Following a Parkinson's Disease diagnosis, proper nutrition is important for hydration, minimizing symptoms and general well being. Although there is no specific diet to treat Parkinson's, adjusting your nutrition is an important step in maintaining strength and ensuring medications work properly. Diet and nutrition can have an impact in addressing these common Parkinson's concerns:
Bone Thinning and Osteoporosis
Studies have shown that people with PD are at increased risk for bone thinning. Additionally, as PD symptoms advance, physical instability can increase the likelihood of falls. For those with PD, it is especially important to eat meals that provide the bone-strengthening nutrients including: calcium, magnesium, vitamins D and K. Regular exposure to sunlight is also important, as it increases vitamin D in the body and serves as a bone-strengthening agent. Walking and other weight-bearing exercises can also help in keeping bones strong and less likely to fracture or break.
In the United States alone, dehydration is responsible for 1.8 million days of hospital care each year (about ten days per patient) and costs more than $1 billion annually. PD medications can raise the risk for dehydration leading to: confusion, weakness, balance problems, respiratory failure, kidney problems and death. Dehydration itself can cause fatigue, energy loss, and constipation- all of which are complications of Parkinson's. Drink plenty of fluids and eat water dense foods like fruit and vegetables throughout the day in order to avoid exacerbating symptoms. Parkinson's medications sometimes cause parched mouth. Limit caffeine intake, as coffee, tea, and cola can sometimes make you feel thirstier.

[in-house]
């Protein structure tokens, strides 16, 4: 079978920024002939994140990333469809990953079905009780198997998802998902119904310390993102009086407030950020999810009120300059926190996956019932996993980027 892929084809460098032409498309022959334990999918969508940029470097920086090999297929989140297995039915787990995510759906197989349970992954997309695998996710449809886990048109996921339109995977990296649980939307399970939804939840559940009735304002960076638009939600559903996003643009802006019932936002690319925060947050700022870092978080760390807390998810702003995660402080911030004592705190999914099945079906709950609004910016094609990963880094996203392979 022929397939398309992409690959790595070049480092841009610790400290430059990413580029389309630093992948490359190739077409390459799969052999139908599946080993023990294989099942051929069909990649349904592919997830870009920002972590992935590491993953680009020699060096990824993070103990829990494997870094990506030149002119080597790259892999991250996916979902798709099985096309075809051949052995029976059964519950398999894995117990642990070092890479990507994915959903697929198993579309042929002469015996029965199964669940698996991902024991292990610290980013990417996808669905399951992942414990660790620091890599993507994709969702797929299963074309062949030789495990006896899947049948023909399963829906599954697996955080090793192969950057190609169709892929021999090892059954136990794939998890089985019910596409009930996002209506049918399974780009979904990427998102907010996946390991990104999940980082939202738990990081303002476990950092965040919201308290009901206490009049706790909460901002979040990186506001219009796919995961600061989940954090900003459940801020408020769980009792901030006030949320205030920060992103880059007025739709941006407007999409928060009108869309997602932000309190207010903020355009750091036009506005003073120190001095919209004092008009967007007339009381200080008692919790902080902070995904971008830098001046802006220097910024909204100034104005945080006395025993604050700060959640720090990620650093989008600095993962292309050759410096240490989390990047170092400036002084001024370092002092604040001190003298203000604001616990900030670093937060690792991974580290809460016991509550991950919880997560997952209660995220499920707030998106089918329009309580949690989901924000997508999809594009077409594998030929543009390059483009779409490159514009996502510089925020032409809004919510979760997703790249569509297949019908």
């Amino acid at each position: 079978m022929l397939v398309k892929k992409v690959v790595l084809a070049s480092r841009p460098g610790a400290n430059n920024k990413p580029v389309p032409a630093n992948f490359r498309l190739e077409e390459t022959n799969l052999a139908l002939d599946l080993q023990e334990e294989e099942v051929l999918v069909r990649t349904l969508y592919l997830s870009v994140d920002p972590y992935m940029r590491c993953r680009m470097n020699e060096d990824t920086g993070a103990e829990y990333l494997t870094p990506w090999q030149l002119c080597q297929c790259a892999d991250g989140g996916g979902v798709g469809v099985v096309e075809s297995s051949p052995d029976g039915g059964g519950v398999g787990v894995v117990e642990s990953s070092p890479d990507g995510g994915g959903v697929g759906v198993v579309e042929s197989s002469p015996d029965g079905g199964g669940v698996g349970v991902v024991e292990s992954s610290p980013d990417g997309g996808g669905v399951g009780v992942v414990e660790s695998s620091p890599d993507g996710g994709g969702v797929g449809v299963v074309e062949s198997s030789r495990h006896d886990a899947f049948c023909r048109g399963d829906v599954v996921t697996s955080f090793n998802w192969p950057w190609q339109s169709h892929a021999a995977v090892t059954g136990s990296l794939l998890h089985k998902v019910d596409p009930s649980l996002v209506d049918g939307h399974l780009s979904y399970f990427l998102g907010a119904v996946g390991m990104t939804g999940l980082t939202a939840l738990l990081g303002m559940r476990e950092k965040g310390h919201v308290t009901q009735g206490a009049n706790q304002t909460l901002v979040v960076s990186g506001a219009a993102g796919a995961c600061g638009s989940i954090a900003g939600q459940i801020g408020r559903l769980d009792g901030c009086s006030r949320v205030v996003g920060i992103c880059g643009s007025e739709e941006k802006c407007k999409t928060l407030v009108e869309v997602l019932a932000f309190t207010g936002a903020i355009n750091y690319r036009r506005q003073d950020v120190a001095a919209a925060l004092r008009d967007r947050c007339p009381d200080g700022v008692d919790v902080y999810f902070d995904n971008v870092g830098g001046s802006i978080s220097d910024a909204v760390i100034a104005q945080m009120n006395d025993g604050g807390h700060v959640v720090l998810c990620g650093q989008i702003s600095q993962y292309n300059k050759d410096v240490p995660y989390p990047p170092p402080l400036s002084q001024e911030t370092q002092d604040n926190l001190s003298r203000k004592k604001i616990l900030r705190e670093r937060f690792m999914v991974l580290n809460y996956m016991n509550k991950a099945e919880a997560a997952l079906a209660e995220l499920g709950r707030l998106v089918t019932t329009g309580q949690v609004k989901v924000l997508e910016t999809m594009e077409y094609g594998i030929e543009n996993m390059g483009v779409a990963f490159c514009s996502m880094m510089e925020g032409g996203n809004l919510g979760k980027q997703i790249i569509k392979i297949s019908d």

Constipation and Bowel Impaction
PD can slow the movement of the colon, thus causing constipation. Therefore, you must get enough fiber in your diet. Add fresh fruit and vegetables or high-fiber cold cereals. If the constipation does not get resolved it can lead to bowel impaction where a mass of dry, hard feces becomes impossible to pass normally. When bowel impaction occurs it may require hospitalization and even surgery.
Unplanned Weight Loss
People with PD often lose weight without meaning to, due to nausea, loss of appetite, depression and slowed movement. Unplanned weight loss along with malnutrition can lead to a weakened immune system, muscle wasting, loss of vital nutrients and risk for other diseases and possibly even death over an extended period of time. It may be necessary to adjust your thinking about meal times. If food preparation is exhausting pick simpler more frequent foods that are easy to eat. Save your energy for eating, not prepping. Consider meal delivery service or frozen portions so that nutritious meals are available without a lot of advance planning. Eat a larger meal at the beginning of the day to provide better energy throughout the day.
Medication Side Effects
While medications play an important role in managing the symptoms of PD they may also have unwanted side effects. Taking more than one medication may increase the level of unwanted side effects.
Common side effects related to diet and nutrition include:
- Appetite loss, often followed by weight loss
- Edema (fluid retention)
- Compulsive eating and weight gain
- Diarrhea or in the other extreme, constipation
Don't let side effects automatically rule out a certain medication, but do discuss any side effects you are experiencing with your doctor. The doctor and pharmacist should be working together to manage medications to prevent side effects or manage them until your body adjusts.
One of the more important medications used to treat PD is Levodopa. However, Levodopa must compete for absorption from the small intestine with proteins in food, and it may be necessary to take care with the timing of meals and medications. In order to avoid protein-Levodopa interactions the medication is ideally taken on an empty stomach. Work with your doctor to evaluate the amount of protein in your diet as well as the timing of your dose to avoid absorption issues.
Sources: Nina Browner, MD—Medical Director of the NPF Center of Excellence at the University of North Carolina at Chapel Hill in North Carolina. Fernando Pagan, MD—Medical Director of the NPF Center of Excellence at Georgetown University Hospital in Washington, D.C.